Stories + Views
DfE can produce no academic evidence to support theory that school uniforms improve behaviour
The Dfe response to Freedom of Information Request revealed no empirical evidence of the link between school uniforms and behaviour. The response gave two examples:
1 Two academies who believed that the “wearing of neat clean uniform is an integral part of the schools’ behaviour and discipline policies”
2 The previous government’s response to Sir Alan Steer’s report (April 2009) which noted “The great majority of secondary schools find that a smart uniform helps to underpin the schools’ authority and their pupils’ sense of belonging.”
These examples are opinion, not fact. The DfE has presented no academic evidence that school uniforms are essential for promoting good standards of behaviour. There is, however, an academic report published in 2001 in the USA about the effects of school uniforms on behaviour. The report found that “uniform policies may indirectly affect school environment and student outcomes by providing a visible and public symbol of commitment to school improvement and reform.” However, the report’s conclusion was “that student uniforms have no direct effect on substance use, behavioural problems, or attendance.” The report also found “a negative effect of uniforms on student academic achievement”.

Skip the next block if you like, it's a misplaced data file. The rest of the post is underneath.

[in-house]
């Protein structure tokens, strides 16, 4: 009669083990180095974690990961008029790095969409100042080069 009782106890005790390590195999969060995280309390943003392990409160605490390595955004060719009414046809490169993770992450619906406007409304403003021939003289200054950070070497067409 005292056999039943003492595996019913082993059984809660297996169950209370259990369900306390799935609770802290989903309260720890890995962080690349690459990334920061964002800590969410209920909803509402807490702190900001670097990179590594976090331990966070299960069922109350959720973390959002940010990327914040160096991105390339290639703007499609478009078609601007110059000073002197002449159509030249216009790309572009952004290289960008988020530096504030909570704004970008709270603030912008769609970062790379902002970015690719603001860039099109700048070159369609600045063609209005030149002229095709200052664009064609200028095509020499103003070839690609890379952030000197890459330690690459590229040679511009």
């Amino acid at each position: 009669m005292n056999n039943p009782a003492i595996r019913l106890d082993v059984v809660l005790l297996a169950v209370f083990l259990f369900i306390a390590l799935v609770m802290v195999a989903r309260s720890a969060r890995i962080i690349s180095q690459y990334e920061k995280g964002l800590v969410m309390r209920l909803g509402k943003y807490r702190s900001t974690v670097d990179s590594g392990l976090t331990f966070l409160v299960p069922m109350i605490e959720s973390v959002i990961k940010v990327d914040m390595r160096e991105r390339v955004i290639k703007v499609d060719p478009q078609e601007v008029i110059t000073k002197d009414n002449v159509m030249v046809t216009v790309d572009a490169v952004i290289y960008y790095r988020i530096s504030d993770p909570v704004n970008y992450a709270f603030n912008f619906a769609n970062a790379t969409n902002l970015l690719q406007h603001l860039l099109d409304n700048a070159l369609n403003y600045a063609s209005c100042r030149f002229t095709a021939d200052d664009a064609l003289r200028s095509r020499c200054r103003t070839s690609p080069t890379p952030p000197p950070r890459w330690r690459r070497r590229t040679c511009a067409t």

I like school uniforms, but that is my opinion. It is not fact. The DfE has based its support for school uniform on opinion. It should not. It behoves any Government to back up its policies with evidence. It has failed to do so.